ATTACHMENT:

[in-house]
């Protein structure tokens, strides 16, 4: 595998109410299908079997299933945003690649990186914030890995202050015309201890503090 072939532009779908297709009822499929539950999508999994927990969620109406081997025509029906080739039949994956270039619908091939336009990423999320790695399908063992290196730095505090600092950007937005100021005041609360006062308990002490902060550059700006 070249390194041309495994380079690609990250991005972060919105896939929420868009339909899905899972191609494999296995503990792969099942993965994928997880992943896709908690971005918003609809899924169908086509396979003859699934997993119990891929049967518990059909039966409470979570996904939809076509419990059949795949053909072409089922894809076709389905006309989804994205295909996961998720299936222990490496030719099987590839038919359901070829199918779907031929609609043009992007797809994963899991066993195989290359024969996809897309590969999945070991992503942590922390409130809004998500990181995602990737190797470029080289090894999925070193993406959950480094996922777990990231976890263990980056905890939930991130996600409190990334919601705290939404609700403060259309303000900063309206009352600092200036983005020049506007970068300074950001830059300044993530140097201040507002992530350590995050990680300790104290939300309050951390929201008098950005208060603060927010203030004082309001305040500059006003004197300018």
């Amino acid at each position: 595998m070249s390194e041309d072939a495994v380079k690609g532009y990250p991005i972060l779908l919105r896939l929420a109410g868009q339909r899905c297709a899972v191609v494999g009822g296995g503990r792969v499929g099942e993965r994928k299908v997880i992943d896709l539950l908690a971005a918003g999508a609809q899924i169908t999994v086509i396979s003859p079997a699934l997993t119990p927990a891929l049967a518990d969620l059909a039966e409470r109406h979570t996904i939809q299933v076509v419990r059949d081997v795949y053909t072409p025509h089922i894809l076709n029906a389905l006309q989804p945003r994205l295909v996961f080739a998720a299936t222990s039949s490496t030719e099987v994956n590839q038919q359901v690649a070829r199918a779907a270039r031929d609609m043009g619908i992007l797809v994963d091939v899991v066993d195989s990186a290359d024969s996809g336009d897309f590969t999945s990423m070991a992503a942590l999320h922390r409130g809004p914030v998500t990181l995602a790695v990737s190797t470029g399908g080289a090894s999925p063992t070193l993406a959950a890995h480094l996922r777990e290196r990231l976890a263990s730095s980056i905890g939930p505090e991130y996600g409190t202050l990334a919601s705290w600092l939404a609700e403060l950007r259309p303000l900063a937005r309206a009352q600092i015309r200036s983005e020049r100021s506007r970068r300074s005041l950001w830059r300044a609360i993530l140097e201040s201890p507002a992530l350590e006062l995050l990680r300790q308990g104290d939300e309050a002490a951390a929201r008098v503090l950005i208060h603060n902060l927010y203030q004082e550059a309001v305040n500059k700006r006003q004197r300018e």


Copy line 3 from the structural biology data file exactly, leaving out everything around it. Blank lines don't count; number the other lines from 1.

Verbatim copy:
């Amino acid at each position: 595998m070249s390194e041309d072939a495994v380079k690609g532009y990250p991005i972060l779908l919105r896939l929420a109410g868009q339909r899905c297709a899972v191609v494999g009822g296995g503990r792969v499929g099942e993965r994928k299908v997880i992943d896709l539950l908690a971005a918003g999508a609809q899924i169908t999994v086509i396979s003859p079997a699934l997993t119990p927990a891929l049967a518990d969620l059909a039966e409470r109406h979570t996904i939809q299933v076509v419990r059949d081997v795949y053909t072409p025509h089922i894809l076709n029906a389905l006309q989804p945003r994205l295909v996961f080739a998720a299936t222990s039949s490496t030719e099987v994956n590839q038919q359901v690649a070829r199918a779907a270039r031929d609609m043009g619908i992007l797809v994963d091939v899991v066993d195989s990186a290359d024969s996809g336009d897309f590969t999945s990423m070991a992503a942590l999320h922390r409130g809004p914030v998500t990181l995602a790695v990737s190797t470029g399908g080289a090894s999925p063992t070193l993406a959950a890995h480094l996922r777990e290196r990231l976890a263990s730095s980056i905890g939930p505090e991130y996600g409190t202050l990334a919601s705290w600092l939404a609700e403060l950007r259309p303000l900063a937005r309206a009352q600092i015309r200036s983005e020049r100021s506007r970068r300074s005041l950001w830059r300044a609360i993530l140097e201040s201890p507002a992530l350590e006062l995050l990680r300790q308990g104290d939300e309050a002490a951390a929201r008098v503090l950005i208060h603060n902060l927010y203030q004082e550059a309001v305040n500059k700006r006003q004197r300018e």